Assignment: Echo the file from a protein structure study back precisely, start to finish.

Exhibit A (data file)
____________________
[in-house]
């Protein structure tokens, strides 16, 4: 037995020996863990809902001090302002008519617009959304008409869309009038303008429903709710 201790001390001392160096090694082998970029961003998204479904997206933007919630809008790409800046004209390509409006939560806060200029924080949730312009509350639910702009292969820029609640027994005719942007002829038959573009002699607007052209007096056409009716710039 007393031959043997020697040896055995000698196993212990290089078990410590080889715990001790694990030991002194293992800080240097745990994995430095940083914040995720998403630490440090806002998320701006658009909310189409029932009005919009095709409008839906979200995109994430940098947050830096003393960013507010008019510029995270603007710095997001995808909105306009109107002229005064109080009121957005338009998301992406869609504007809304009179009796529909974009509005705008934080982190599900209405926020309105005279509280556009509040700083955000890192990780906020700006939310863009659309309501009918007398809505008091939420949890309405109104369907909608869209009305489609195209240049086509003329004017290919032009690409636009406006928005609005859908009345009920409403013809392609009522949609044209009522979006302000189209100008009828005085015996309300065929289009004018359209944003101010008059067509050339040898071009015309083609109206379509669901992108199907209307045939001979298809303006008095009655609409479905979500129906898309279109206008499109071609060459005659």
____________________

[in-house]
């Protein structure tokens, strides 16, 4: 037995020996863990809902001090302002008519617009959304008409869309009038303008429903709710 201790001390001392160096090694082998970029961003998204479904997206933007919630809008790409800046004209390509409006939560806060200029924080949730312009509350639910702009292969820029609640027994005719942007002829038959573009002699607007052209007096056409009716710039 007393031959043997020697040896055995000698196993212990290089078990410590080889715990001790694990030991002194293992800080240097745990994995430095940083914040995720998403630490440090806002998320701006658009909310189409029932009005919009095709409008839906979200995109994430940098947050830096003393960013507010008019510029995270603007710095997001995808909105306009109107002229005064109080009121957005338009998301992406869609504007809304009179009796529909974009509005705008934080982190599900209405926020309105005279509280556009509040700083955000890192990780906020700006939310863009659309309501009918007398809505008091939420949890309405109104369907909608869209009305489609195209240049086509003329004017290919032009690409636009406006928005609005859908009345009920409403013809392609009522949609044209009522979006302000189209100008009828005085015996309300065929289009004018359209944003101010008059067509050339040898071009015309083609109206379509669901992108199907209307045939001979298809303006008095009655609409479905979500129906898309279109206008499109071609060459005659």